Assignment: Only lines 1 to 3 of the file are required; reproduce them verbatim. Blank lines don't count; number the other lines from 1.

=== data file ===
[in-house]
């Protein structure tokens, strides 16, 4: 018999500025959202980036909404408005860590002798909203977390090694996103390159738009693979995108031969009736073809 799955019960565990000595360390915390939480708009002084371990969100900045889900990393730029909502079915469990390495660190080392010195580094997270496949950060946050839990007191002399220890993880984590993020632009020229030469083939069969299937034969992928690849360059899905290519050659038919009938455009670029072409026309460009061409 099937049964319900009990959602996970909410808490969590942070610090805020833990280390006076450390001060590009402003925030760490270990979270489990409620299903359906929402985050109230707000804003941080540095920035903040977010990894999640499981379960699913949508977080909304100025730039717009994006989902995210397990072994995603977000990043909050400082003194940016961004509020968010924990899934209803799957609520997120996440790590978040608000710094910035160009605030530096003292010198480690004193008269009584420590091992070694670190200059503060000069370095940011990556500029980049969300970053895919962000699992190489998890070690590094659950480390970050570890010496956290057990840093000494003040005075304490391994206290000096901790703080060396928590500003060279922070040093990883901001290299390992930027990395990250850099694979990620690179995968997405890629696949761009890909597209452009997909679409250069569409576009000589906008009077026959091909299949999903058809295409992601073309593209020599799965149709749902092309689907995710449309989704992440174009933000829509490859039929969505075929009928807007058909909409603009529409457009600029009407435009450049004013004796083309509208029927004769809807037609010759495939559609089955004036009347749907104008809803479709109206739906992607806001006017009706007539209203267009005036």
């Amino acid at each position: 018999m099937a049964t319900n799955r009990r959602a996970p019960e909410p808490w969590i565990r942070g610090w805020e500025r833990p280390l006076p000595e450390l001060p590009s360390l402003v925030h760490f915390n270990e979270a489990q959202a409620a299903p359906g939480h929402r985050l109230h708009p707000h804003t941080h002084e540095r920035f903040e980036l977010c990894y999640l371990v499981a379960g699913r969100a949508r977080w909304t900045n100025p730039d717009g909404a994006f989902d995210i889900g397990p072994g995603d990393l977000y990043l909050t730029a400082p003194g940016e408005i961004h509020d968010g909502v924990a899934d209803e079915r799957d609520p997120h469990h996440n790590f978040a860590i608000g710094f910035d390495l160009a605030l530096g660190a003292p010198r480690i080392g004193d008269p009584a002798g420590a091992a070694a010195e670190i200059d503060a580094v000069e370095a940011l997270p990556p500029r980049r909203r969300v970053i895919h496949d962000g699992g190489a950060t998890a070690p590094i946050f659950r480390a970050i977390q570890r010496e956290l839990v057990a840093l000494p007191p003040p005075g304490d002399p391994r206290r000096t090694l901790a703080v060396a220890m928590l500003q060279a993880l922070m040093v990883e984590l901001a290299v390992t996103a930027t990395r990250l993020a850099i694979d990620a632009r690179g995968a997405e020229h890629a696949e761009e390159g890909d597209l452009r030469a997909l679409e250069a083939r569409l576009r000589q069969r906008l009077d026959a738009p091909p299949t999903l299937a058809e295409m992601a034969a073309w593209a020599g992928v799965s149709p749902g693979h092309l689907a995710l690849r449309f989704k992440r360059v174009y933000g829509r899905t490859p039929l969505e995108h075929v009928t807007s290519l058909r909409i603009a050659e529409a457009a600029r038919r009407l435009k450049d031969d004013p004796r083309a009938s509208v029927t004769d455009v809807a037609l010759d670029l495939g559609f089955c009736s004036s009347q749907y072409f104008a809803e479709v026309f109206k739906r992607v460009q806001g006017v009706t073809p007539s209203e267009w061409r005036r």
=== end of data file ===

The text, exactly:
[in-house]
């Protein structure tokens, strides 16, 4: 018999500025959202980036909404408005860590002798909203977390090694996103390159738009693979995108031969009736073809 799955019960565990000595360390915390939480708009002084371990969100900045889900990393730029909502079915469990390495660190080392010195580094997270496949950060946050839990007191002399220890993880984590993020632009020229030469083939069969299937034969992928690849360059899905290519050659038919009938455009670029072409026309460009061409 099937049964319900009990959602996970909410808490969590942070610090805020833990280390006076450390001060590009402003925030760490270990979270489990409620299903359906929402985050109230707000804003941080540095920035903040977010990894999640499981379960699913949508977080909304100025730039717009994006989902995210397990072994995603977000990043909050400082003194940016961004509020968010924990899934209803799957609520997120996440790590978040608000710094910035160009605030530096003292010198480690004193008269009584420590091992070694670190200059503060000069370095940011990556500029980049969300970053895919962000699992190489998890070690590094659950480390970050570890010496956290057990840093000494003040005075304490391994206290000096901790703080060396928590500003060279922070040093990883901001290299390992930027990395990250850099694979990620690179995968997405890629696949761009890909597209452009997909679409250069569409576009000589906008009077026959091909299949999903058809295409992601073309593209020599799965149709749902092309689907995710449309989704992440174009933000829509490859039929969505075929009928807007058909909409603009529409457009600029009407435009450049004013004796083309509208029927004769809807037609010759495939559609089955004036009347749907104008809803479709109206739906992607806001006017009706007539209203267009005036």
């Amino acid at each position: 018999m099937a049964t319900n799955r009990r959602a996970p019960e909410p808490w969590i565990r942070g610090w805020e500025r833990p280390l006076p000595e450390l001060p590009s360390l402003v925030h760490f915390n270990e979270a489990q959202a409620a299903p359906g939480h929402r985050l109230h708009p707000h804003t941080h002084e540095r920035f903040e980036l977010c990894y999640l371990v499981a379960g699913r969100a949508r977080w909304t900045n100025p730039d717009g909404a994006f989902d995210i889900g397990p072994g995603d990393l977000y990043l909050t730029a400082p003194g940016e408005i961004h509020d968010g909502v924990a899934d209803e079915r799957d609520p997120h469990h996440n790590f978040a860590i608000g710094f910035d390495l160009a605030l530096g660190a003292p010198r480690i080392g004193d008269p009584a002798g420590a091992a070694a010195e670190i200059d503060a580094v000069e370095a940011l997270p990556p500029r980049r909203r969300v970053i895919h496949d962000g699992g190489a950060t998890a070690p590094i946050f659950r480390a970050i977390q570890r010496e956290l839990v057990a840093l000494p007191p003040p005075g304490d002399p391994r206290r000096t090694l901790a703080v060396a220890m928590l500003q060279a993880l922070m040093v990883e984590l901001a290299v390992t996103a930027t990395r990250l993020a850099i694979d990620a632009r690179g995968a997405e020229h890629a696949e761009e390159g890909d597209l452009r030469a997909l679409e250069a083939r569409l576009r000589q069969r906008l009077d026959a738009p091909p299949t999903l299937a058809e295409m992601a034969a073309w593209a020599g992928v799965s149709p749902g693979h092309l689907a995710l690849r449309f989704k992440r360059v174009y933000g829509r899905t490859p039929l969505e995108h075929v009928t807007s290519l058909r909409i603009a050659e529409a457009a600029r038919r009407l435009k450049d031969d004013p004796r083309a009938s509208v029927t004769d455009v809807a037609l010759d670029l495939g559609f089955c009736s004036s009347q749907y072409f104008a809803e479709v026309f109206k739906r992607v460009q806001g006017v009706t073809p007539s209203e267009w061409r005036r």